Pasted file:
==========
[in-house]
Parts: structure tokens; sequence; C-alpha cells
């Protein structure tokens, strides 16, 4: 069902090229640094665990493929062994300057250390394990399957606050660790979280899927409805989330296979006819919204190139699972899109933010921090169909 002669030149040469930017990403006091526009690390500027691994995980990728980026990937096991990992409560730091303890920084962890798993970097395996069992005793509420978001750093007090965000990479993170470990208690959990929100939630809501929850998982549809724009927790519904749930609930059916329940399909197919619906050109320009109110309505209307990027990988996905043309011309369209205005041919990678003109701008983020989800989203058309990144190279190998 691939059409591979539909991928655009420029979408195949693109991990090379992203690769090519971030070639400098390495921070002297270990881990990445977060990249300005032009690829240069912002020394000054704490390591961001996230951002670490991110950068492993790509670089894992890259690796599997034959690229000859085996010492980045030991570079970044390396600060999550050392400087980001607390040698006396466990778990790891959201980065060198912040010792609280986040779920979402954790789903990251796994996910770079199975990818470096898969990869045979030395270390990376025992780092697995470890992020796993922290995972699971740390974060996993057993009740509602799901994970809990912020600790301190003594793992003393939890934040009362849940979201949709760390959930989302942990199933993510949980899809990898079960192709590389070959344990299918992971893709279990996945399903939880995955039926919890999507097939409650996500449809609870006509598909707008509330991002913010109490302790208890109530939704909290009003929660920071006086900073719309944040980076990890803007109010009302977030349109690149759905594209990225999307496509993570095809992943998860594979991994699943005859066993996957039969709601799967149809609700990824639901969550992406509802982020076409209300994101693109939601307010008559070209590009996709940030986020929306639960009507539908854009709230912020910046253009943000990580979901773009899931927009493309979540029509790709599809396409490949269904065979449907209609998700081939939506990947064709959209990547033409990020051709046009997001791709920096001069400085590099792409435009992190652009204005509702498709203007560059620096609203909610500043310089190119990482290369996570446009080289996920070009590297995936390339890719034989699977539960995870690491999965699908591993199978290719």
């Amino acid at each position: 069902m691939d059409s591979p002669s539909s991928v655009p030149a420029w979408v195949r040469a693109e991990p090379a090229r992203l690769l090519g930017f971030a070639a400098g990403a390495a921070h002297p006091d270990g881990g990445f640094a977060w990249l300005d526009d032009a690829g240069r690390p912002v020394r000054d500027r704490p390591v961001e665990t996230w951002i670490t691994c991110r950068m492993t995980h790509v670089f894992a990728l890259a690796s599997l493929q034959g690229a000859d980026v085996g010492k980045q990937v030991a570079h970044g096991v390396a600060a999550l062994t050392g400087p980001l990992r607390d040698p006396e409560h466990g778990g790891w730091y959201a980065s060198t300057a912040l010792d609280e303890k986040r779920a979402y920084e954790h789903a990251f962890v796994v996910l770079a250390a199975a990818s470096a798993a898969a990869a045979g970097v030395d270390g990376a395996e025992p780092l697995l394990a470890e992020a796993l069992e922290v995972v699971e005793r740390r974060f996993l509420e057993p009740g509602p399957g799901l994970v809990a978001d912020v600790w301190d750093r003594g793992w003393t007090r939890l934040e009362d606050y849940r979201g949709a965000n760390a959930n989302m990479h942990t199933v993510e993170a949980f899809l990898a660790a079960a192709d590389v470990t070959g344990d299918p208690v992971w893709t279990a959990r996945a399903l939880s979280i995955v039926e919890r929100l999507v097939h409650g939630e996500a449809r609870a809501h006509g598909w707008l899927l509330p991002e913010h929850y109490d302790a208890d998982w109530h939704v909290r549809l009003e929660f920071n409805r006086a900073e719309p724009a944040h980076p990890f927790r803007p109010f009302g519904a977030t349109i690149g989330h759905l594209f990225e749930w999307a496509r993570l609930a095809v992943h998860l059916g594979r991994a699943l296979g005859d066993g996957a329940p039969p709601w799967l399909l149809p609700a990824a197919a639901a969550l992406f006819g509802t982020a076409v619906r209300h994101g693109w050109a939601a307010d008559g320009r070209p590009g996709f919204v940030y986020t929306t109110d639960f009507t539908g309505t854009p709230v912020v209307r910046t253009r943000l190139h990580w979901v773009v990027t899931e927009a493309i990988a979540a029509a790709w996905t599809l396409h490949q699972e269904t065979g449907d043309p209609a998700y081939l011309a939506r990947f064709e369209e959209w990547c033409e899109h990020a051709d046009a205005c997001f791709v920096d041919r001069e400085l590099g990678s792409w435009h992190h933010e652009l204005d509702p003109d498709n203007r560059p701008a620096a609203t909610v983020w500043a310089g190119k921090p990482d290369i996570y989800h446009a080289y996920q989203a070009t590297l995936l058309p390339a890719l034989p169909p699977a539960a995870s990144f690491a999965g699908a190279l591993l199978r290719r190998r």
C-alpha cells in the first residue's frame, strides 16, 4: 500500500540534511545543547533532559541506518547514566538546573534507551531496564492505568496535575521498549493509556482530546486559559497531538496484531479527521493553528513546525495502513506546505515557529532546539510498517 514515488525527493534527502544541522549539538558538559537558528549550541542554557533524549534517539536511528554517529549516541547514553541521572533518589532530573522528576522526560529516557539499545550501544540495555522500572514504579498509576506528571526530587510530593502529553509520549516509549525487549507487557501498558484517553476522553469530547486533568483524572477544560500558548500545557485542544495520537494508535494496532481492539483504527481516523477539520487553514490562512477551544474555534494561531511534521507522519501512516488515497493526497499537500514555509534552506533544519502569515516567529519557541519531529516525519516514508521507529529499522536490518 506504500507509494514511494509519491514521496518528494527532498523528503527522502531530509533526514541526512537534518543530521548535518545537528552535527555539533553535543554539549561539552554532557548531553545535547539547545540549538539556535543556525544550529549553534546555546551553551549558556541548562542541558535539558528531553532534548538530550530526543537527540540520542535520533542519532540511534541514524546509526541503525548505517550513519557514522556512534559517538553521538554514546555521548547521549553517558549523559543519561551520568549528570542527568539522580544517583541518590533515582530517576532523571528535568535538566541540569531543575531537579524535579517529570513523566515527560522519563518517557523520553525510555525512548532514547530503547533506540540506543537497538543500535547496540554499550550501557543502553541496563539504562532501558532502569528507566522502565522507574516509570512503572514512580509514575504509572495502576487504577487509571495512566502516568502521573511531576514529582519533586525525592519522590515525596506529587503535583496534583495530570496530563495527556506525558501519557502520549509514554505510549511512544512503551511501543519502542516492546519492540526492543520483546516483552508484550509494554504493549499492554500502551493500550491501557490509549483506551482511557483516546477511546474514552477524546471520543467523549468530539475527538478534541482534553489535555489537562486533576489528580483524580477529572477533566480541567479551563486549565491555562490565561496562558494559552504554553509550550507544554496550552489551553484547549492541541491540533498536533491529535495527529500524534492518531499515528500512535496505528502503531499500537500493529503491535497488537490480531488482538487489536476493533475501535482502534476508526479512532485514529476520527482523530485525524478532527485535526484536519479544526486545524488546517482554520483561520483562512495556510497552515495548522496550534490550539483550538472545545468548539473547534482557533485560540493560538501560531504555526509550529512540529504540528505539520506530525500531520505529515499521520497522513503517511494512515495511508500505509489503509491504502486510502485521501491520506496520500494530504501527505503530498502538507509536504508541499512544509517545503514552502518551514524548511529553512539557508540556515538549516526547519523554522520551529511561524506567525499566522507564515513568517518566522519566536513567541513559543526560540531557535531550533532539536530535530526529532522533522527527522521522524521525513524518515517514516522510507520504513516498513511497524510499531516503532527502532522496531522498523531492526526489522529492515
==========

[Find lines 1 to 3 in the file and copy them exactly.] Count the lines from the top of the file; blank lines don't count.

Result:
[in-house]
Parts: structure tokens; sequence; C-alpha cells
């Protein structure tokens, strides 16, 4: 069902090229640094665990493929062994300057250390394990399957606050660790979280899927409805989330296979006819919204190139699972899109933010921090169909 002669030149040469930017990403006091526009690390500027691994995980990728980026990937096991990992409560730091303890920084962890798993970097395996069992005793509420978001750093007090965000990479993170470990208690959990929100939630809501929850998982549809724009927790519904749930609930059916329940399909197919619906050109320009109110309505209307990027990988996905043309011309369209205005041919990678003109701008983020989800989203058309990144190279190998 691939059409591979539909991928655009420029979408195949693109991990090379992203690769090519971030070639400098390495921070002297270990881990990445977060990249300005032009690829240069912002020394000054704490390591961001996230951002670490991110950068492993790509670089894992890259690796599997034959690229000859085996010492980045030991570079970044390396600060999550050392400087980001607390040698006396466990778990790891959201980065060198912040010792609280986040779920979402954790789903990251796994996910770079199975990818470096898969990869045979030395270390990376025992780092697995470890992020796993922290995972699971740390974060996993057993009740509602799901994970809990912020600790301190003594793992003393939890934040009362849940979201949709760390959930989302942990199933993510949980899809990898079960192709590389070959344990299918992971893709279990996945399903939880995955039926919890999507097939409650996500449809609870006509598909707008509330991002913010109490302790208890109530939704909290009003929660920071006086900073719309944040980076990890803007109010009302977030349109690149759905594209990225999307496509993570095809992943998860594979991994699943005859066993996957039969709601799967149809609700990824639901969550992406509802982020076409209300994101693109939601307010008559070209590009996709940030986020929306639960009507539908854009709230912020910046253009943000990580979901773009899931927009493309979540029509790709599809396409490949269904065979449907209609998700081939939506990947064709959209990547033409990020051709046009997001791709920096001069400085590099792409435009992190652009204005509702498709203007560059620096609203909610500043310089190119990482290369996570446009080289996920070009590297995936390339890719034989699977539960995870690491999965699908591993199978290719």